Think I am making this up? Paste the following link in your browser and watch the video for yourself. It’s about 14 minutes in length and starts with a short commercial, so be patient, because what follows is priceless.

Wednesday, June 10, 2009

Who's the naked opportunist?

Let me see if I have this straight.

This guy in the picture above, who is Michael Ignatieff, the leader of the Liberal Party of Canada, and possibly a near future Prime Minister of Canada, thinks that this woman in the picture below (photographed in the middle of an apology), who is Lisa Raitt, the current Minister of Natural Resources in the Conservative government, and possibly a more distant Prime Minister of Canada, should apologize for remarks she made in private to her ministerial aide that were published in a Halifax newspaper, beause these remarks indicated that she viewed a major public problem in her portfolio which she could resolve as also an opportunity to shine in public and advance her career.

Michael Ignatieff is an egghead who left Canada 34 years ago and never looked back or even expressed a whimisical thought about his native land, until the Liberal Party bigwigs knocked on his door and told him he had a good shot to become Prime Minister of Canada. If Lisa Raitt owes an apology to Canadians because politicians cross some invisible moral boundary when they reflect on their own career opportunites, then I think Michael Ignatieff owes Canadians his immediate resignation.

Tuesday, June 9, 2009

A regulator gets it right

I could not normally think of anything more mind-numbing than reading through the proceedings of the Canadian Radio Television Commission (CRTC). This is the arms-length federal agency that sets the rules and controls the licensing of radio stations and television networks. The convergence of radio and television programming over the Internet has now raised the matter of whether this agency should exercise the same measures of control over Internet content as it does over radio and television content. It is studying the matter.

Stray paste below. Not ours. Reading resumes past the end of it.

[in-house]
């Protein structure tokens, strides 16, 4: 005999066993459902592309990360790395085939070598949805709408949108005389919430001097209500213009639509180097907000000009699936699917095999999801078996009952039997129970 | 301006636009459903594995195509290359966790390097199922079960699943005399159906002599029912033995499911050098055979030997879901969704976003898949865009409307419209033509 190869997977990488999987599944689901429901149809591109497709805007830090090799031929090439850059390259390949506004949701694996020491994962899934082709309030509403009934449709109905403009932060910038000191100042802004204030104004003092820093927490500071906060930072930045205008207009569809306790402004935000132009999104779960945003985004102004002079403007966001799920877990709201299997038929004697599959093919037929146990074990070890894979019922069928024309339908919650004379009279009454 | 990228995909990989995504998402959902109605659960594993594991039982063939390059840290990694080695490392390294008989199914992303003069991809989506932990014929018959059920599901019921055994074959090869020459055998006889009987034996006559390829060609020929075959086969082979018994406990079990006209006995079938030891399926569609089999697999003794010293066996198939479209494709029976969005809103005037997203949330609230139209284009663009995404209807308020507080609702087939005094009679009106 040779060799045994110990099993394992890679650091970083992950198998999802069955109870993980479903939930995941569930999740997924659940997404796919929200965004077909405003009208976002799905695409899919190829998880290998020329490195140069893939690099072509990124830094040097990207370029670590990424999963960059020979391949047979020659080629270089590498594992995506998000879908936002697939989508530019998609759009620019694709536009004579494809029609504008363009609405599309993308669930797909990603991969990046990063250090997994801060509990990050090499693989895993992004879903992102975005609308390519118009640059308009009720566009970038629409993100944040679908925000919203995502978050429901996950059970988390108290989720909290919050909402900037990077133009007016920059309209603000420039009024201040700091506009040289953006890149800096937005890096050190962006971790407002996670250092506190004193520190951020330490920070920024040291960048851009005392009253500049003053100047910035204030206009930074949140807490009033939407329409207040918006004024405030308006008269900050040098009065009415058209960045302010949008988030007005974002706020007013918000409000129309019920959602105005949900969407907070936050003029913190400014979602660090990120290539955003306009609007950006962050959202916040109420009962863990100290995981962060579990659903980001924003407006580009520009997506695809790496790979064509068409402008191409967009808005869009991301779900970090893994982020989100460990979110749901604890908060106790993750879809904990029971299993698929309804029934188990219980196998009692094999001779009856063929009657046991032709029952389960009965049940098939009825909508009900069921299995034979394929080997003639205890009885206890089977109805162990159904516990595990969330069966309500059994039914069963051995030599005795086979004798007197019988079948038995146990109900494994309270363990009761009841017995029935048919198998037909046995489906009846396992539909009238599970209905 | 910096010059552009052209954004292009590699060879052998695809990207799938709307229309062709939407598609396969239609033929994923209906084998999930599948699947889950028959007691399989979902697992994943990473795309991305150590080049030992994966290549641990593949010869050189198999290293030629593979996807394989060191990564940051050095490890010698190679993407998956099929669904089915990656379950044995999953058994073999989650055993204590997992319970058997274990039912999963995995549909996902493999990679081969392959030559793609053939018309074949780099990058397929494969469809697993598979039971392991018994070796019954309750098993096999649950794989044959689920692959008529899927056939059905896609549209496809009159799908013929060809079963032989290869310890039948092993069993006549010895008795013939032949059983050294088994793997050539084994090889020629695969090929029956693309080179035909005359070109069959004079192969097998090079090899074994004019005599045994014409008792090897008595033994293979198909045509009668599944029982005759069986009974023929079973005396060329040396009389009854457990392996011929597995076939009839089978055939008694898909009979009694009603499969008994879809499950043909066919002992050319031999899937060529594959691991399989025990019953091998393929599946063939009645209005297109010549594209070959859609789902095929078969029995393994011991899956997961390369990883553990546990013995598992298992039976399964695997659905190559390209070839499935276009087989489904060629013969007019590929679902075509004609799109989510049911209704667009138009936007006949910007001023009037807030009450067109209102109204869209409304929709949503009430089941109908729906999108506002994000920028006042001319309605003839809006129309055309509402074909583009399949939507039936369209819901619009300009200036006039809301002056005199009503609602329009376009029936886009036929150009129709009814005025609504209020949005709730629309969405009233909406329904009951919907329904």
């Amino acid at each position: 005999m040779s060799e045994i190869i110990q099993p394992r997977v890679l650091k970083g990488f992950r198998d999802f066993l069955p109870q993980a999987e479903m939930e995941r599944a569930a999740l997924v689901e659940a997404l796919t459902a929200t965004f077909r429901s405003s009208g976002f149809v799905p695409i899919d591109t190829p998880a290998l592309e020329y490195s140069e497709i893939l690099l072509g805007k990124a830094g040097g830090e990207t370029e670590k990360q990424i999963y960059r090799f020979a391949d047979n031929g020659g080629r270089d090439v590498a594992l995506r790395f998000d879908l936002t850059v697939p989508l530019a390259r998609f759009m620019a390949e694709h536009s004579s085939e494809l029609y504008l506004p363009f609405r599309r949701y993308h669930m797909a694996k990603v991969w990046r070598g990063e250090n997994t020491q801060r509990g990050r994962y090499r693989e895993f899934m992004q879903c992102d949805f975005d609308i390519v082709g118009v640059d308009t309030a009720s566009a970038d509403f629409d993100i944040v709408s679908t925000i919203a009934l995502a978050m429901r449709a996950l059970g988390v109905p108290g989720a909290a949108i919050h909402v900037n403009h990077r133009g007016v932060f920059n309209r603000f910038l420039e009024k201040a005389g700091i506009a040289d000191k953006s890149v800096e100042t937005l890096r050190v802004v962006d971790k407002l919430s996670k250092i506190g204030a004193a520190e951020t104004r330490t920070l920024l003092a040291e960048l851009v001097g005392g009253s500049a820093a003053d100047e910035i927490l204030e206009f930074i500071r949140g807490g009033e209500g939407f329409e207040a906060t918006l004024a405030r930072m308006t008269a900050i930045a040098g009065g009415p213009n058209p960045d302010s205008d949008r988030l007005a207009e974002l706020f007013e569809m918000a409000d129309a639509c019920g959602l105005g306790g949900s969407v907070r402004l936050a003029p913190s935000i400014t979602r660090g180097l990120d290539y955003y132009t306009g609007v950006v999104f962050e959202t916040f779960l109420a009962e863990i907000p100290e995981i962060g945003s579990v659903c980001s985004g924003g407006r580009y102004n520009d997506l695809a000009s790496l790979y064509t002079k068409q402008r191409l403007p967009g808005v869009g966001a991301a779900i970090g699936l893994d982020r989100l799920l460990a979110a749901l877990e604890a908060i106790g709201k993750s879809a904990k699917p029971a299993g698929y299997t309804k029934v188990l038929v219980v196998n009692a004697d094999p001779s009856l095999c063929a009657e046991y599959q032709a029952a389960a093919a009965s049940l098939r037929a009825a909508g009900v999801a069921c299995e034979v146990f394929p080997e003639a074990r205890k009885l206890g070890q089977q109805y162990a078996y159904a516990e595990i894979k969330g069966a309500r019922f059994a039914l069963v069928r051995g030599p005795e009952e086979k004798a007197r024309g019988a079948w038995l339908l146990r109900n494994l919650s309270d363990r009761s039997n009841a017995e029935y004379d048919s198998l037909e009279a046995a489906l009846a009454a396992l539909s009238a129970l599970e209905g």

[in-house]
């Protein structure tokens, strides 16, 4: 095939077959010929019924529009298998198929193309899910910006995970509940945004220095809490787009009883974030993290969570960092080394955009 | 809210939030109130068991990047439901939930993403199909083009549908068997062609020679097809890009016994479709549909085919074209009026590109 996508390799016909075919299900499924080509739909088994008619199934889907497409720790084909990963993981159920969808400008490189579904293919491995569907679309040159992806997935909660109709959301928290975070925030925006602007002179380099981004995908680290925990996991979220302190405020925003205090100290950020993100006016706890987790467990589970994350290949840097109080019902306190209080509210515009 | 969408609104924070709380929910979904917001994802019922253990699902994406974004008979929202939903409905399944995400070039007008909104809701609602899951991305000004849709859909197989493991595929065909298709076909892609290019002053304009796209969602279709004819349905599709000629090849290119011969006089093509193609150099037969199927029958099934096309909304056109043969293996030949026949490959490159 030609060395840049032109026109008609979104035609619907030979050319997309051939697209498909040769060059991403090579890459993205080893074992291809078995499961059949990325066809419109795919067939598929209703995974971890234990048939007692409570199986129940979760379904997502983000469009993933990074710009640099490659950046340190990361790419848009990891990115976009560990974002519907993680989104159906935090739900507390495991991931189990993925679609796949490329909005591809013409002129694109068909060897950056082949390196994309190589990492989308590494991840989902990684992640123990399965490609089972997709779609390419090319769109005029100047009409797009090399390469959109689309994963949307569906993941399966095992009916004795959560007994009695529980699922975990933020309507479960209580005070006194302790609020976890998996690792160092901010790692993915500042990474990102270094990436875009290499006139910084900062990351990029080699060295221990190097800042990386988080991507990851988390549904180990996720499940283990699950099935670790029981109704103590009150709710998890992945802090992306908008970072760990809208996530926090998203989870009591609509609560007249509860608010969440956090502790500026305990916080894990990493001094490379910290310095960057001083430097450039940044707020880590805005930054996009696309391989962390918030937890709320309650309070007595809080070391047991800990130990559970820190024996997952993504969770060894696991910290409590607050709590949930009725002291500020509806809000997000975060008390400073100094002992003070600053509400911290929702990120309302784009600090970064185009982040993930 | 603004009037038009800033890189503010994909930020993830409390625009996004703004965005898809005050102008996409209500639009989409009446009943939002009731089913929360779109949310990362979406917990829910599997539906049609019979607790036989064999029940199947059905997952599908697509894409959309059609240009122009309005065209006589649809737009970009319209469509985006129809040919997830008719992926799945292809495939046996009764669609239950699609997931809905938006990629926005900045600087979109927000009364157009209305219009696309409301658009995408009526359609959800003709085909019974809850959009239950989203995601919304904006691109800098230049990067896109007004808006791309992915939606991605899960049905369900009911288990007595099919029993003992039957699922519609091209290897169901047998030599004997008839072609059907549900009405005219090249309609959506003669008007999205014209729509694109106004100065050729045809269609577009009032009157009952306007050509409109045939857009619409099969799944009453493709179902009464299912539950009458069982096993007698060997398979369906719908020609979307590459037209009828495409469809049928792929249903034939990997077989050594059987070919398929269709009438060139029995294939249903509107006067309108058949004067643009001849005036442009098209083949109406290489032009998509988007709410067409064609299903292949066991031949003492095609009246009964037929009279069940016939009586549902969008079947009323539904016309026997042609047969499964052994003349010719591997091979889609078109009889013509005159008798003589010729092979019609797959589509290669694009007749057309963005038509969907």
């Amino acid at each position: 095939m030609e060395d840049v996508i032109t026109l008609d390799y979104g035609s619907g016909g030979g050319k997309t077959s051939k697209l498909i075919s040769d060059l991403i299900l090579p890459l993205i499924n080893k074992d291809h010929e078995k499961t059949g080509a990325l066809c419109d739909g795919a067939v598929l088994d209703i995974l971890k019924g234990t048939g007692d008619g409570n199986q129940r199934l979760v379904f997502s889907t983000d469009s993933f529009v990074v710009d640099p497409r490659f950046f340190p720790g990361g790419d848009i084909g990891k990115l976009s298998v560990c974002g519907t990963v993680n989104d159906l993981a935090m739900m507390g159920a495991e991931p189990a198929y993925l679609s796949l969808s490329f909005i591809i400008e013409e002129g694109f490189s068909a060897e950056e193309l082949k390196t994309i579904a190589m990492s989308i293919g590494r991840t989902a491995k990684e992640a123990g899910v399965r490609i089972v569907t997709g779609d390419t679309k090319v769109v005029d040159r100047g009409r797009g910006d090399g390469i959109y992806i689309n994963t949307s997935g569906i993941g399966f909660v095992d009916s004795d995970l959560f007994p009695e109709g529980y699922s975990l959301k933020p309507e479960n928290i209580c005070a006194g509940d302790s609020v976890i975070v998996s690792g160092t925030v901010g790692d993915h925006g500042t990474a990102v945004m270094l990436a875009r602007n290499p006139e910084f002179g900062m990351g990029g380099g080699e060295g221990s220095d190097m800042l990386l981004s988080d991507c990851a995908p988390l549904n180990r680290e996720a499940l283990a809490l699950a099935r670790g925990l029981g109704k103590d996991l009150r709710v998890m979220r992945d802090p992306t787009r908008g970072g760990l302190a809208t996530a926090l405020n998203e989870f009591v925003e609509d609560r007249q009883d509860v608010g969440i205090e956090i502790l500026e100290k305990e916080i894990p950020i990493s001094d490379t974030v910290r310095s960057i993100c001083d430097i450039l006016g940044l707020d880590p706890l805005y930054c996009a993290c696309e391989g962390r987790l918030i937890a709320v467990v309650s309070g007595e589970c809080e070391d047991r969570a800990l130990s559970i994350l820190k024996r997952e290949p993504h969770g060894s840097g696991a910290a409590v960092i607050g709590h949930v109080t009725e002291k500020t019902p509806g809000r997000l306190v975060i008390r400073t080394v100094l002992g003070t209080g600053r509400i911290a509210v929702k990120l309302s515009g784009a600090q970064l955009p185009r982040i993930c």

Let us hope it does not decide to take on the Internet.

One of the CRTC commissioners, a lawyer named Tim Denton, wrote a thought-provoking piece about the broadcasting control set up. If you want to read the whole thing, which is worth the read, go to this site and scroll way down near the bottom of the page where his name appears. What I have copied below is an extract of the part where he discusses the issue in terms of its impact on free speech.

The issue as I conceive it is the freedom to speak across the Internet through full-motion video, music, or recorded speech, without the threat of government licensing. It is a more fundamental concern than what happens to the protections and economic models of Canadian broadcasters and the other interests vested within broadcasting policy. It is the right to speak freely – albeit through modern technology – which is challenged every time the Commission looks at its new media exemption orders.

The boundary between what is "broadcasting" and what is not is defined by the predominance of written text.13 If written text predominates, it is not likely to be considered "broadcasting". If it is predominantly full-motion video, or sound, it will be considered "broadcasting" unless the Courts clarify otherwise or Parliament changes the Act. Increasingly, as bandwidth available to Canadians increases, communication among individuals will be conducted in full-motion video, and thus be subject to state licensing of the speakers. Some may welcome this development. I and a great many others do not.